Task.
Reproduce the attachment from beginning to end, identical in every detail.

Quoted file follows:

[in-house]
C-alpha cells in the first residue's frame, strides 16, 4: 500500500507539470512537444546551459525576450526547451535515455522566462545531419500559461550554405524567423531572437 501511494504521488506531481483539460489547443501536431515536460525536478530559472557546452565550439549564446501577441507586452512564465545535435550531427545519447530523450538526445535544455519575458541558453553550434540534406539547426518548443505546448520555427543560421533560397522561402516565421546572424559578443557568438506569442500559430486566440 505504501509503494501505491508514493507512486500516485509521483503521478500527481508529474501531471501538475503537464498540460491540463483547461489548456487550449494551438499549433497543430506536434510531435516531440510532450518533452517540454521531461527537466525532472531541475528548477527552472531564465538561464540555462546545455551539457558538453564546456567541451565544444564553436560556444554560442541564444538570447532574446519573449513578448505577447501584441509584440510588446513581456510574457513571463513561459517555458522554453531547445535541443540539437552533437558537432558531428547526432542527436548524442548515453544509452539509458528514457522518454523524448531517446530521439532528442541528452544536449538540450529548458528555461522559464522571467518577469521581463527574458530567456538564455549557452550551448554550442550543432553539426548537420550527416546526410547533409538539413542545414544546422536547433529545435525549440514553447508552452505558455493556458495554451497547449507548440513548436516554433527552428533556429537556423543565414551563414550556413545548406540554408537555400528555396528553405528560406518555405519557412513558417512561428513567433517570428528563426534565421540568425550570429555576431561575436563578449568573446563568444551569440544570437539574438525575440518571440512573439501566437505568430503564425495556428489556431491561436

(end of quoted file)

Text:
[in-house]
C-alpha cells in the first residue's frame, strides 16, 4: 500500500507539470512537444546551459525576450526547451535515455522566462545531419500559461550554405524567423531572437 501511494504521488506531481483539460489547443501536431515536460525536478530559472557546452565550439549564446501577441507586452512564465545535435550531427545519447530523450538526445535544455519575458541558453553550434540534406539547426518548443505546448520555427543560421533560397522561402516565421546572424559578443557568438506569442500559430486566440 505504501509503494501505491508514493507512486500516485509521483503521478500527481508529474501531471501538475503537464498540460491540463483547461489548456487550449494551438499549433497543430506536434510531435516531440510532450518533452517540454521531461527537466525532472531541475528548477527552472531564465538561464540555462546545455551539457558538453564546456567541451565544444564553436560556444554560442541564444538570447532574446519573449513578448505577447501584441509584440510588446513581456510574457513571463513561459517555458522554453531547445535541443540539437552533437558537432558531428547526432542527436548524442548515453544509452539509458528514457522518454523524448531517446530521439532528442541528452544536449538540450529548458528555461522559464522571467518577469521581463527574458530567456538564455549557452550551448554550442550543432553539426548537420550527416546526410547533409538539413542545414544546422536547433529545435525549440514553447508552452505558455493556458495554451497547449507548440513548436516554433527552428533556429537556423543565414551563414550556413545548406540554408537555400528555396528553405528560406518555405519557412513558417512561428513567433517570428528563426534565421540568425550570429555576431561575436563578449568573446563568444551569440544570437539574438525575440518571440512573439501566437505568430503564425495556428489556431491561436